anonymous
  • anonymous
can anybody teach me what balls are in metric space
Mathematics
  • Stacey Warren - Expert brainly.com
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chestercat
  • chestercat
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anonymous
  • anonymous
Do you know what a metric space is? If you do, then metric balls (or open balls) are a concept to study sets, they help you a lot in topology and measure theory in order to verify or falsify if a set is open/closed/clopen.
beginnersmind
  • beginnersmind
Do you know a definition of an open ball / closed ball of radius r, around a point x, in R^n?
anonymous
  • anonymous
no

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anonymous
  • anonymous
i know what a metric and metric spcace is
beginnersmind
  • beginnersmind
Ok, so you have a point x in R^n. The set of all points y, such that the distance ||x-y||
anonymous
  • anonymous
please , what is a ball?
anonymous
  • anonymous
please make me understand this concept
beginnersmind
  • beginnersmind
Did you read my explanation? Can you tell me what's the first point that didn't make sense?
anonymous
  • anonymous
is the open ball of radius r, around x.
anonymous
  • anonymous
first, what is a ball?
beginnersmind
  • beginnersmind
It's a set of points, that are within a given distance from a 'center'. For example the set of all real numbers in the interval ]-1,1[ is a ball of radius 1, centered around the point 0.
anonymous
  • anonymous
ok
beginnersmind
  • beginnersmind
|dw:1442186744374:dw| In one dimension. |dw:1442186814103:dw| In two dimensions. The ball is the set of points inside the ball, because they are all closer to the center than r.
beginnersmind
  • beginnersmind
So, to describe a ball, you need a center and a distance, r. The points that are closer to the center than r, are in the ball. There's two kinds of balls: open balls require the distance to be strictly less then r. closed balls allow equality as well. For the two dimensional case an open ball would be the disk of a circle without the perimeter. The closed ball would be the disk plus the parameter. With me so far?
anonymous
  • anonymous
give examples please and solve. like\[[ B_1(2)] \]/
anonymous
  • anonymous
i am with you
beginnersmind
  • beginnersmind
Ok, so this is an example in R. The center of the ball is at 2 and the radius is 1. So we are looking for the set of all numbers, where |x-2| < 1 Can you solve this, and express the solution as an interval?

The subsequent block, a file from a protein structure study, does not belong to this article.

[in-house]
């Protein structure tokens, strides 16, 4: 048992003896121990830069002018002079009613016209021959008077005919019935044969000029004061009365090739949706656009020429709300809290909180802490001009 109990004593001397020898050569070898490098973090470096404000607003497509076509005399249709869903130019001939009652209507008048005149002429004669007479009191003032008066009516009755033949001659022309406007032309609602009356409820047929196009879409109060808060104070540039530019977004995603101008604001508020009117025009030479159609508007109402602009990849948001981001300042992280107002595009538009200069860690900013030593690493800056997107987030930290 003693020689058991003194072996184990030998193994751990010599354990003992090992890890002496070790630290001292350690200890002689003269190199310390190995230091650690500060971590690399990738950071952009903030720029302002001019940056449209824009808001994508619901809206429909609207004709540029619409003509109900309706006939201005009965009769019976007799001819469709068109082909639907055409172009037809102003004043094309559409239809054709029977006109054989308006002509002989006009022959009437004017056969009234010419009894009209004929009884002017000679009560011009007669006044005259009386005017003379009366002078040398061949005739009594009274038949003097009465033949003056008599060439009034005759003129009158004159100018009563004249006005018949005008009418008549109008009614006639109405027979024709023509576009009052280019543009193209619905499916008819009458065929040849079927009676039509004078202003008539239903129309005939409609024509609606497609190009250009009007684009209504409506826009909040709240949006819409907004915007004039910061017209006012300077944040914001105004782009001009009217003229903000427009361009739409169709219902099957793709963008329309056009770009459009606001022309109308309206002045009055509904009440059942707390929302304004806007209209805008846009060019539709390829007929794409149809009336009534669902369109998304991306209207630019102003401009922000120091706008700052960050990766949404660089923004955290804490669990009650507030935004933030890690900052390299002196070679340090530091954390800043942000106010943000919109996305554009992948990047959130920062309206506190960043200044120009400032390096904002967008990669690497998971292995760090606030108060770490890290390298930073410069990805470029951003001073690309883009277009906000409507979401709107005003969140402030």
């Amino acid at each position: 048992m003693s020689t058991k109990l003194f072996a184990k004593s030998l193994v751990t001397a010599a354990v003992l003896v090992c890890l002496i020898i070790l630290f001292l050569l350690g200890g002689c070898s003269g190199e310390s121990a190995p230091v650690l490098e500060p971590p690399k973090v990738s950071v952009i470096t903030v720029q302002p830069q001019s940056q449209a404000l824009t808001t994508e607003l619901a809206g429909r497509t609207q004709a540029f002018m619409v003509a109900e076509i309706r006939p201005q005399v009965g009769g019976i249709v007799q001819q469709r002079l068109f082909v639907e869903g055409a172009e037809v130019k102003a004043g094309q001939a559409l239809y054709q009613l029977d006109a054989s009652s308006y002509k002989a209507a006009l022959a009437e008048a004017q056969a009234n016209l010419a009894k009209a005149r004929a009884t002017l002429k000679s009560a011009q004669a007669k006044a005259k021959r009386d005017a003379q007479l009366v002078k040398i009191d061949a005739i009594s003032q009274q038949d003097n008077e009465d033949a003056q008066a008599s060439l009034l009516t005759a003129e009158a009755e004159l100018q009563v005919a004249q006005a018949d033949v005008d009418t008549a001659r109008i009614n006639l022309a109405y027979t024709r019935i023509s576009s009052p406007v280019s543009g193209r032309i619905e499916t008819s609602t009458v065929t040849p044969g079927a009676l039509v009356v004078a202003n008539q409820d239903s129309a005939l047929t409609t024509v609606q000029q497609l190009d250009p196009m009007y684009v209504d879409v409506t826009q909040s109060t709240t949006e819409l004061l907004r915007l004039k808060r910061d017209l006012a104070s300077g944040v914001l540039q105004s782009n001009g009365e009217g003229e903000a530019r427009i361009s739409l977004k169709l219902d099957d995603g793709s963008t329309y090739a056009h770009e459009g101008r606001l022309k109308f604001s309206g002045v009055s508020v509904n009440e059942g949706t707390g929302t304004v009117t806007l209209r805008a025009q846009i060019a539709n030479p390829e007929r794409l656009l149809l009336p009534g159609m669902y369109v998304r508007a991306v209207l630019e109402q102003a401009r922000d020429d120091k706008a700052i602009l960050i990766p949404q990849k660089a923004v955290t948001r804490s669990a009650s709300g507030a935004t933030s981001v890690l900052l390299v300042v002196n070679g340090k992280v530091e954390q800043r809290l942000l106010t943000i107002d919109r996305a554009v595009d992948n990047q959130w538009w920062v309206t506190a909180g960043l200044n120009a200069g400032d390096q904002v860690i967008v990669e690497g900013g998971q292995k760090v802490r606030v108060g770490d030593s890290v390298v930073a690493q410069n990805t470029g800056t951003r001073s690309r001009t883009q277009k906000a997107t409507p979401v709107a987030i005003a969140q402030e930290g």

anonymous
  • anonymous
hmm, no. it seems i will get values more than one or equal 1
anonymous
  • anonymous
|2-2|<1 only
beginnersmind
  • beginnersmind
|dw:1442187702267:dw| Well, here's a solution. If you have problems with this you should review high school algebra.
anonymous
  • anonymous
understood. now ask me semilar questions
beginnersmind
  • beginnersmind
Ok, find the open ball of radius 5 around the point 3, on the real line.|dw:1442187980593:dw|
anonymous
  • anonymous
-2
beginnersmind
  • beginnersmind
Ok. Here's a difficult example. Let P = (-1,-5) and r = 2. Describe the open ball \(B_2(P)) \) in words and give the inequality the coordinates of any point Q(x,y) should satisfy to be an element of the ball.
beginnersmind
  • beginnersmind
P(-1,-5) is a point in the plane.
anonymous
  • anonymous
oh, this should be in \[R^2 \]?
beginnersmind
  • beginnersmind
Yes.
anonymous
  • anonymous
well, i cant solve that
beginnersmind
  • beginnersmind
That's ok. Remember, the ball is the set of all points that are less than a distance 2, from the point (-1,-5). Sketch the point on a coordinate system and see if you can 'guess' which points are closer than a distance of 2 from it.
beginnersmind
  • beginnersmind
If you want to really understand these concepts you have to think about them in words as well. Not just 'solve equations'.
anonymous
  • anonymous
ok but i can't sketch here
beginnersmind
  • beginnersmind
Can you use the drawing tool on the site?
anonymous
  • anonymous
no
beginnersmind
  • beginnersmind
Ok :) Anyway, you should do it on a paper, with different numbers then. Just to build your own intuition. Here's my solution
beginnersmind
  • beginnersmind
|dw:1442188974052:dw|
beginnersmind
  • beginnersmind
Can you see my drawing though? It's supposed to be a circle of radius 2 centered on (-1,-5). I used a dashed line to indicate that the perimeter isn't included.
anonymous
  • anonymous
yes very good but can you solve that mathematically?
beginnersmind
  • beginnersmind
Yes, if you need to. You write the equation of a circle with center P(-1,-5) and radius r=2. Then instead of = you write <.
beginnersmind
  • beginnersmind
Anyway, think I lost you again. The best advice I can give is that you think about what distance means in \(\Bbb R,\Bbb R^2 \text{ and } \Bbb R^n \), and how it relates to stuff like absolute values. Metric spaces generalize distance. But you need to understand one particular example really well to be able to deal with the general concept.

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